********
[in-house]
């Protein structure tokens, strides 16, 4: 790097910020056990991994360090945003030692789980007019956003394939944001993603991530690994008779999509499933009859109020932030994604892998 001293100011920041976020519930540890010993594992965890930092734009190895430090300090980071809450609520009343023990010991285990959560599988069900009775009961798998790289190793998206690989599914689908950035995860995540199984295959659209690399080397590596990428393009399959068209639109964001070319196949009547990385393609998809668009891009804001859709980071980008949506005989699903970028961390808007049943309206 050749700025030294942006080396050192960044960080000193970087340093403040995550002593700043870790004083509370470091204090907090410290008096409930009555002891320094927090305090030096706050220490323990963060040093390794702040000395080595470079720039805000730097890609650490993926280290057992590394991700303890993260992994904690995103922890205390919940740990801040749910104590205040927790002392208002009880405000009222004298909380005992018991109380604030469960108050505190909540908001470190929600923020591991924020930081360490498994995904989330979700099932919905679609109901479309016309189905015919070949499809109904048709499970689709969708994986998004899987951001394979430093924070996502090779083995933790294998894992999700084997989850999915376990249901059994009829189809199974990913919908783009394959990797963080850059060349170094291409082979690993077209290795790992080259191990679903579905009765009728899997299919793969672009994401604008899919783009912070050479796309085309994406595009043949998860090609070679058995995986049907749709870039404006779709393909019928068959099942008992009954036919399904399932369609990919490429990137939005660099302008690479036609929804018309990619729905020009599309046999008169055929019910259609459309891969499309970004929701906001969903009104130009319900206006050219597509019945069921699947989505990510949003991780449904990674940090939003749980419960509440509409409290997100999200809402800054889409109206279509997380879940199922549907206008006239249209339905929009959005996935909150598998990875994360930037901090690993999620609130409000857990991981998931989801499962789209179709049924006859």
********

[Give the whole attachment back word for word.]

[in-house]
């Protein structure tokens, strides 16, 4: 790097910020056990991994360090945003030692789980007019956003394939944001993603991530690994008779999509499933009859109020932030994604892998 001293100011920041976020519930540890010993594992965890930092734009190895430090300090980071809450609520009343023990010991285990959560599988069900009775009961798998790289190793998206690989599914689908950035995860995540199984295959659209690399080397590596990428393009399959068209639109964001070319196949009547990385393609998809668009891009804001859709980071980008949506005989699903970028961390808007049943309206 050749700025030294942006080396050192960044960080000193970087340093403040995550002593700043870790004083509370470091204090907090410290008096409930009555002891320094927090305090030096706050220490323990963060040093390794702040000395080595470079720039805000730097890609650490993926280290057992590394991700303890993260992994904690995103922890205390919940740990801040749910104590205040927790002392208002009880405000009222004298909380005992018991109380604030469960108050505190909540908001470190929600923020591991924020930081360490498994995904989330979700099932919905679609109901479309016309189905015919070949499809109904048709499970689709969708994986998004899987951001394979430093924070996502090779083995933790294998894992999700084997989850999915376990249901059994009829189809199974990913919908783009394959990797963080850059060349170094291409082979690993077209290795790992080259191990679903579905009765009728899997299919793969672009994401604008899919783009912070050479796309085309994406595009043949998860090609070679058995995986049907749709870039404006779709393909019928068959099942008992009954036919399904399932369609990919490429990137939005660099302008690479036609929804018309990619729905020009599309046999008169055929019910259609459309891969499309970004929701906001969903009104130009319900206006050219597509019945069921699947989505990510949003991780449904990674940090939003749980419960509440509409409290997100999200809402800054889409109206279509997380879940199922549907206008006239249209339905929009959005996935909150598998990875994360930037901090690993999620609130409000857990991981998931989801499962789209179709049924006859």